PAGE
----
bacon sarnies begin to take off in Sydney
British expats, rejoice. After decades in the wilderness and a few false starts, it looks like the bacon sandwich is beginning to take off in Sydney.
The bacon sarnie (or “butty” if you’re in Northern England) has long been sidelined in Australia in favour of the bacon and egg roll despite massive popularity in the UK. English truck drivers scoff bacon sarnies by the side of the road; Prince Harry once ordered a plate load for a post-wedding party.
“Nothing is as good as a bacon sandwich,” writes Nigella Lawson in her first cookbook, How to Eat. “There are times when you just need to have that salty-sweet curl of seared flesh pressed between fat-softened, rind-stained spongy slices.”
At least two Sydney chefs share Lawson’s enthusiasm with Odd Culture Newtown recently launching a breakfast menu that features an $18 bacon butty in a starring role.
Meanwhile, A.P House opened in Surry Hills last Thursday and its bacon sarnie was quick to become the venue’s most popular sandwich order, making up 90 per cent of all sangers sold last weekend.
“I don’t know what happened,” says A.P House chef Mat Lindsay, who also operates acclaimed restaurants Poly and Ester.
“I guess it was from putting a picture of the sandwich on Instagram, but the next day every table ordered at least a couple, and pretty much everyone coming for takeaway picked one up too.”
A.P House is the cafe arm of All Purpose Bakery and its $14 crispy bacon sandwich is made on fermented potato bread with curry leaf butter, hot sauce and “lots of black pepper,” says Lindsay. “It’s just a flavour I really like.”
Meanwhile, Odd Culture executive chef James MacDonald is making his own bacon using Berkshire pork bellies cured for six days in sugar, salt, black pepper, bay leaves and juniper.
“If Odd Culture is going to do something as simple as a bacon sandwich, it has to be as good as we can possibly make it,” says MacDonald, who spent time working at St John restaurant in London.
(St John’s Shoreditch outpost arguably serves the best bacon sandwich in the world, according to scholars on such vital matters.)
“Bacon sandwiches are something Jesse [Warkentin, Odd Culture’s head chef] and I really enjoyed during our time cooking and travelling through the UK,” says MacDonald. “When we got back to Australia it was quite hard to find a good one.”
Two new bacon sandwiches in one week may not seem like a significant trend, but for sarnie hunters this is a seismic shift, especially when the eateries involved are so high-profile.
Kitchen by Mike put a bacon butty on the menu a few years ago, but the sandwich is only available as part of the CBD eatery’s breakfast catering package.
Bacon sarnies occasionally pop-up at farmers’ markets and neighbourhood cafes too, but most expats have resorted to making their own or custom orders.
“Although we don’t list a bacon sandwich on the menu, before COVID came along we were selling loads to all the British backpackers staying at the hostel up the road,” says Frank Morsello, owner of The Spot cafe in Glebe.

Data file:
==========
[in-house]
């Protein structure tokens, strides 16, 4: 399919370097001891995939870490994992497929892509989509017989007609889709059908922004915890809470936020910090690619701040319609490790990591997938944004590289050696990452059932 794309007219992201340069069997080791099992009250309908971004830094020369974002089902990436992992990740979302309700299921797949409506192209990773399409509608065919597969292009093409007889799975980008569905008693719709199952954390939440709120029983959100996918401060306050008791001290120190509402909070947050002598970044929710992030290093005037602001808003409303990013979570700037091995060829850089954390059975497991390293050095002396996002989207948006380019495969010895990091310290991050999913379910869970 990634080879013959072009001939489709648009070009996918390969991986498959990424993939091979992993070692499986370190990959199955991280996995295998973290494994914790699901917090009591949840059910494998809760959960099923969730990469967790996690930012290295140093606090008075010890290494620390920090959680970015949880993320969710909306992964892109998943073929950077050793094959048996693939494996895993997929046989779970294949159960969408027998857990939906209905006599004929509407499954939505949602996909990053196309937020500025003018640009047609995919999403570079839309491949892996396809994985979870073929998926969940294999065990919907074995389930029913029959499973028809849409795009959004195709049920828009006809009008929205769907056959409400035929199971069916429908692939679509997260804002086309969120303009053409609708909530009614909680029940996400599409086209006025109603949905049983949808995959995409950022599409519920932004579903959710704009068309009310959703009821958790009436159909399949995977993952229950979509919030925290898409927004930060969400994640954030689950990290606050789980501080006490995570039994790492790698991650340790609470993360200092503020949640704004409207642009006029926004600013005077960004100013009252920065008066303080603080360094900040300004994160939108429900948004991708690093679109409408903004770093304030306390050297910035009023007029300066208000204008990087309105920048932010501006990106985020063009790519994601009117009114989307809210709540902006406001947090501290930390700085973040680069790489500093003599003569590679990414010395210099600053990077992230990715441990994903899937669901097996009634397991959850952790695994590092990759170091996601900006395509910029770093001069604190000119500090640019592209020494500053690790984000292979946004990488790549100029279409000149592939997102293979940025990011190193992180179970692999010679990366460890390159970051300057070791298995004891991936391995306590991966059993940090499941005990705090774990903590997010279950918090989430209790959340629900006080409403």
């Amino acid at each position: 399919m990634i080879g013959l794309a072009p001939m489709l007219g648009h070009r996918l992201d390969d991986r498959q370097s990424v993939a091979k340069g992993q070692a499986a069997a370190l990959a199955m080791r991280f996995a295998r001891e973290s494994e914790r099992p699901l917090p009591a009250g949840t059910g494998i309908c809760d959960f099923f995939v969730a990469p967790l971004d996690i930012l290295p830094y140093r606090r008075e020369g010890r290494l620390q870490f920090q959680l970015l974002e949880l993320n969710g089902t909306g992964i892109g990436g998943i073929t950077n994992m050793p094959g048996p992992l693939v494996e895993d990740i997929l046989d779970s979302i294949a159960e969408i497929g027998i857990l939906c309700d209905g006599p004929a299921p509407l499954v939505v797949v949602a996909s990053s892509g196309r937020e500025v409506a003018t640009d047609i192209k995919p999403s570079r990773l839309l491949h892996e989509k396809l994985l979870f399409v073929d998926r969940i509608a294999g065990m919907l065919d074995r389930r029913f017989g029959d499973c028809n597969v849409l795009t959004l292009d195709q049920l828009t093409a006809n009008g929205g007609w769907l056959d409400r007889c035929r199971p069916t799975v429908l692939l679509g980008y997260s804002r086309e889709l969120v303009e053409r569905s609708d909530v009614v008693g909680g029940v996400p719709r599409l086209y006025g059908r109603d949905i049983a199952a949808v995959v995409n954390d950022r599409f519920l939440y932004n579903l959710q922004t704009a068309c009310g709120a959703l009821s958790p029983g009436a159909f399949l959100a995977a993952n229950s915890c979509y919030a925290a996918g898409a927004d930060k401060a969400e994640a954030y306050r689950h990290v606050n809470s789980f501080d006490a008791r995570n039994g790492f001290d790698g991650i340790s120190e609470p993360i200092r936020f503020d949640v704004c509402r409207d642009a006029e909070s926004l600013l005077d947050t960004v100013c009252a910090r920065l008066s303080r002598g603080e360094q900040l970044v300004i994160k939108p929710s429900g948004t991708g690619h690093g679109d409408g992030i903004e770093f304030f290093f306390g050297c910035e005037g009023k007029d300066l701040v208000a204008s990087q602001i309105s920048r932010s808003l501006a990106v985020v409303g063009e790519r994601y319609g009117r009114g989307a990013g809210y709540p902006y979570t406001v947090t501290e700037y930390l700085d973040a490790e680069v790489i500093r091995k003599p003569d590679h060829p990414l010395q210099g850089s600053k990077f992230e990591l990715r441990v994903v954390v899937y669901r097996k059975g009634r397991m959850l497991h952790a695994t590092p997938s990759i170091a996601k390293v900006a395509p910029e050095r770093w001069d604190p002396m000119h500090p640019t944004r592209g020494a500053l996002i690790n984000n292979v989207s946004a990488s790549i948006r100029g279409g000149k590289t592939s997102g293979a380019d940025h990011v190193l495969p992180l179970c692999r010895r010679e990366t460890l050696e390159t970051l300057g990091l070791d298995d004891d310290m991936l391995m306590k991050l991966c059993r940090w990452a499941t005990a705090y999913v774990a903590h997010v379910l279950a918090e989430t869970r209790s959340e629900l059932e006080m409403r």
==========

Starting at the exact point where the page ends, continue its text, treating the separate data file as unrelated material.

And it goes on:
“We’ve still got plenty of HP Sauce to make sarnies when all the backpackers return. Bacon on nice, fresh white bread with a bit of butter – you can’t go wrong.”
Making the perfect bacon sandwich at home
What constitutes a proper bacon sandwich almost always leads to fierce debate, but sarnie fans do agree on one thing: a real-deal butty is not just a “bacon and egg roll minus the egg”. The construction is way more complex than that.
This is not a time for sourdough. The fatty, crisp texture of bacon should be the star of the sandwich and sourdough is way too chewy. In his Return of the Naked Chef cookbook, Jamie Oliver recommends a fresh white loaf as it will nicely absorb the bacon’s fat.
Odd Culture’s James MacDonald takes things to another level by using a pillowy, white Japanese-style loaf and – traditionalists turn away now – adds a third slice to the middle of his sarnie which helps soften the bacon assault.
There’s really only two choices here: ketchup or tangy HP Sauce, the lifeblood of English breakfast. St John restaurant in London uses ketchup for its sharpness and sweetness to cut through the fat, but Nigella Lawson and Oliver prefer HP.
It’s a real “jam or cream first on a scone?” situation. Notably, MacDonald serves Odd Culture’s sarnie with Japanese Bull-Dog sauce, which is a lot like HP but a bit fruitier.
Everyone agrees you want to source the best dry-cured bacon you can, but the degree of crispiness is a personal preference. Streaky bacon is key (although a mix with short-cut is fine) as fat equals flavour.
Oliver doesn’t use butter – presumably because the sarnie is already fatty enough – however other chefs say the spread is important for lubricating the sandwich and making it easier to eat. It’s another personal choice, but if you do use butter, unsalted is best, unless you’re in training for the Hypertension Olympics.
Frank Morsello at The Spot says the split is pretty even between British customers requesting their bacon sarnie on toasted bread versus fresh. However, according to MacDonald, the best option is somewhere in between so the outside is lightly toasted for structural integrity while the inside soaks up the grease.
“At home, I cook the bacon under the grill in a lined tray,” says the chef. “Once the bacon is done, I throw the bread into the fat that remains in the tray and toast it under the grill. You only want it toasted a little bit on one side. I would never use a kitchen toaster for a bacon sandwich”.